During our volunteer project with pandas in Louguantai, we ventured back to the nearby city, Xi’an, at the weekends. In total, we spent 3 days exploring this fascinating city, which held a lot more history and culture than I expected. It seems that Xi’an is not particularly well known to much of the Western world, as tourists tend to head to Beijing or Shanghai; this is evident from the fact that all the locals wanted photos with us as they were shocked to see us there! Xi’an is the capital of the Shaanxi province, located in the northwest of China, and currently holds the status of my favourite city I’ve ever travelled to so far. So, what did I get up to?
Jianfu Temple and Small Wild Goose Pagoda
On our first day in the city, we took a visit to Jianfu temple, which was constructed during the Tang Dynasty after the death of Emperor Gaozong in 684. The temple contains beautiful ponds and fountains, as well as a copy of the Morning Bell, which was rung every morning to pray for happiness during 1644-1911. Tourists are able to toll this replica, as the original bell is displayed in the bell tower.
Also inside Jianfu Temple is the famous Small Wild Goose Pagoda, constructed between 707 and 709, and standing at 141ft (apparently the pagoda used to stand at 147ft but was damaged by an earthquake). You can climb the pagoda via the winding stairwell inside and admire the impressive view from the top, which provides a 360 view of the temple. We spent a good few hours exploring this large temple complex, and then headed to find some Chinese food (which, by the way, is quite different to the “Chinese food” we eat in the West).
Giant Wild Goose Pagoda
After a lunch of dumplings and soup, we headed to the Giant Wild Goose Pagoda, which was originally built during the reign of Emperor Gaozong (649-683), but has been renovated many times since and currently stands at 210ft. The walk here from Jianfu Temple took about an hour and a half, which we didn’t mind as it meant we got to see quite a lot of Xi’an and pop into any shops that seemed interesting. The pagoda and its surrounding squares and gardens are beautiful, and when we returned to the pagoda the next evening, we found it was teeming with life and people having a good time. The squares are draped with lights which are lit up beautifully and there are markets full of street food and knick knacks.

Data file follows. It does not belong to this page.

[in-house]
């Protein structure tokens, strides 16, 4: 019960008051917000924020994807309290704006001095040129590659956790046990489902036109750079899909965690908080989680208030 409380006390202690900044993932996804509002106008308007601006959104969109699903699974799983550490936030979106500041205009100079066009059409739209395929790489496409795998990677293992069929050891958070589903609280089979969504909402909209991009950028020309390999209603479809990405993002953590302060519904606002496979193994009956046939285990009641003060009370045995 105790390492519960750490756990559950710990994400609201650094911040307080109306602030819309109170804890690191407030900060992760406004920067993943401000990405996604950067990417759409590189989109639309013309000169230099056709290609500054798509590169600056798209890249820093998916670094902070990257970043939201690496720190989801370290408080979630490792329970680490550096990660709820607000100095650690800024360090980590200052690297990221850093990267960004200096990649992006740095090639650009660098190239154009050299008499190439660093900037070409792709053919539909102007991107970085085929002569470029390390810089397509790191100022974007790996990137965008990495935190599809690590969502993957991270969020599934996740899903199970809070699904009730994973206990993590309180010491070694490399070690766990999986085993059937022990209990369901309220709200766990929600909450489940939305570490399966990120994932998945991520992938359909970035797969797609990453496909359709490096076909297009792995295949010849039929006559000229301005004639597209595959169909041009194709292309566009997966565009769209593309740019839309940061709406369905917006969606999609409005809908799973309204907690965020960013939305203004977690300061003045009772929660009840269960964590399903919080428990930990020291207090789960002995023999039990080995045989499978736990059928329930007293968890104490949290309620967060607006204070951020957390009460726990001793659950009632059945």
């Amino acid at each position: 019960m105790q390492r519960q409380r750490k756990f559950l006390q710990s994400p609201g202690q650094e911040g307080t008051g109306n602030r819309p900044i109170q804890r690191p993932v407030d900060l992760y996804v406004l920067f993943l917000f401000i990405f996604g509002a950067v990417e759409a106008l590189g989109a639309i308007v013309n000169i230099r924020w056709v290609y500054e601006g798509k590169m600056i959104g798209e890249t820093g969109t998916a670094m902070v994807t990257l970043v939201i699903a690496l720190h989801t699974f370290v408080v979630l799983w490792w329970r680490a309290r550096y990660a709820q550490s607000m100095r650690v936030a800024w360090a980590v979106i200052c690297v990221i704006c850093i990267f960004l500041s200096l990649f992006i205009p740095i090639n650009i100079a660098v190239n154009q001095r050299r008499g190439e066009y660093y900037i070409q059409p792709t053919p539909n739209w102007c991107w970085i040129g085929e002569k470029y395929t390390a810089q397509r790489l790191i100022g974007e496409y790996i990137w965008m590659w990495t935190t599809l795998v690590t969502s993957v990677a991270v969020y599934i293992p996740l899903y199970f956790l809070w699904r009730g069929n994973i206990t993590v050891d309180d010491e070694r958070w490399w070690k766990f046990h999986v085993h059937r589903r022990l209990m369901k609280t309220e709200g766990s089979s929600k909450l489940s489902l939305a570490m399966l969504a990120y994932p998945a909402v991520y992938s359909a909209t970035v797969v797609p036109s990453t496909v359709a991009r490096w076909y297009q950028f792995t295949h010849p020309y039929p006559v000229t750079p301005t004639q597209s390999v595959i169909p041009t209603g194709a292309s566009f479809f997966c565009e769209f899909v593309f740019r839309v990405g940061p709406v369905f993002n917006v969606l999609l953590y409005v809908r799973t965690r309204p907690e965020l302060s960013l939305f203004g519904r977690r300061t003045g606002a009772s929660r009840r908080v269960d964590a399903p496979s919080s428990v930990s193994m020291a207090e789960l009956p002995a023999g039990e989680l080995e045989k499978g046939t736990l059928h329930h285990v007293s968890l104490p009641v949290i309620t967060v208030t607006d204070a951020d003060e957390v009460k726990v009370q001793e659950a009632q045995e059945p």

On our second day, we decided to go visit a market to try some street food and perhaps pick up some souvenirs, and so we headed to the Muslim Quarter, which holds the Beiyuanmen Muslim Market. It took us a couple of hours to get here as we got quite lost (very few people spoke English, we couldn’t speak Mandarin, and all maps and road signs were in Mandarin). Once there, we spent a good few hours exploring the quarter and having a go at bargaining for products- I managed to snatch up an intricate Chinese jewellery box for the equivalent of £3. We also grabbed some street food from a road side stall, and as we had to do due to the language barrier, we pointed at anything on the menu and hoped for the best! I’m lucky in that I like all food and am not squeamish about trying anything foreign, so felt confident in doing this. I was presented with a broth of some kind, and have to admit, it did not sit well with me..
The Terracotta Warriors
On our third day in the city, we decided to travel out of Xi’an a little way to visit the Terracotta Army. The site was easily accessible from Xi’an as there were hundreds of coaches and buses with “Terracotta Army” written on the side of them- we just picked one and jumped on, and the journey took about 40 minutes. The army is a collection of terracotta sculptures, built to protect the first emperor of China, Qin Shi Huang, in his afterlife. The army was buried with the emperor in approximately third century BC, and was discovered by local farmers in 1974. There is thought to be about 9000 sculptures in all, making the collection the largest pottery figurine group ever found in China; absolutely crazy how they were carved to this number without machinery. In fact, the army is thought of as one of the 8th wonders of the world- up there with Machu Picchu and The Taj Mahal. As soon as we arrived at the site, we noticed that we were no longer the only Westerners- a change from being in the city where we were a total minority. It was very busy, and we had to queue for quite some time to get into the buildings where the army is housed, so try to get there early if you ever go to visit.
Hot Pot Restaurant
That evening, we went to a hot pot restaurant for dinner, as our volunteer coordinator said it was really nice there. I couldn’t tell you what it was called if I tried (sorry), as it was written in Chinese symbols. A hotpot is basically a big metal pot of stock sat in the centre of the table, and you cook your meat and vegetables at the table by putting in the ingredients yourself. We sat down and pointed at pictures on the menu to choose what to order, as again, the language barrier made ordering difficult. We were presented with raw meat, which, naively, I didn’t expect and had no idea how long to cook it for, as we didn’t have a clue what meat it was. At that moment, a man sitting behind us starting violently throwing up onto the floor and then fell asleep (or passed out) with his head on the table. This really didn’t fill us with confidence in cooking our meal. Anyway, it was a memorable experience, especially when the waitresses bought out a plate of fruit, which spelled out “welcome hot pot” in English- how sweet of them.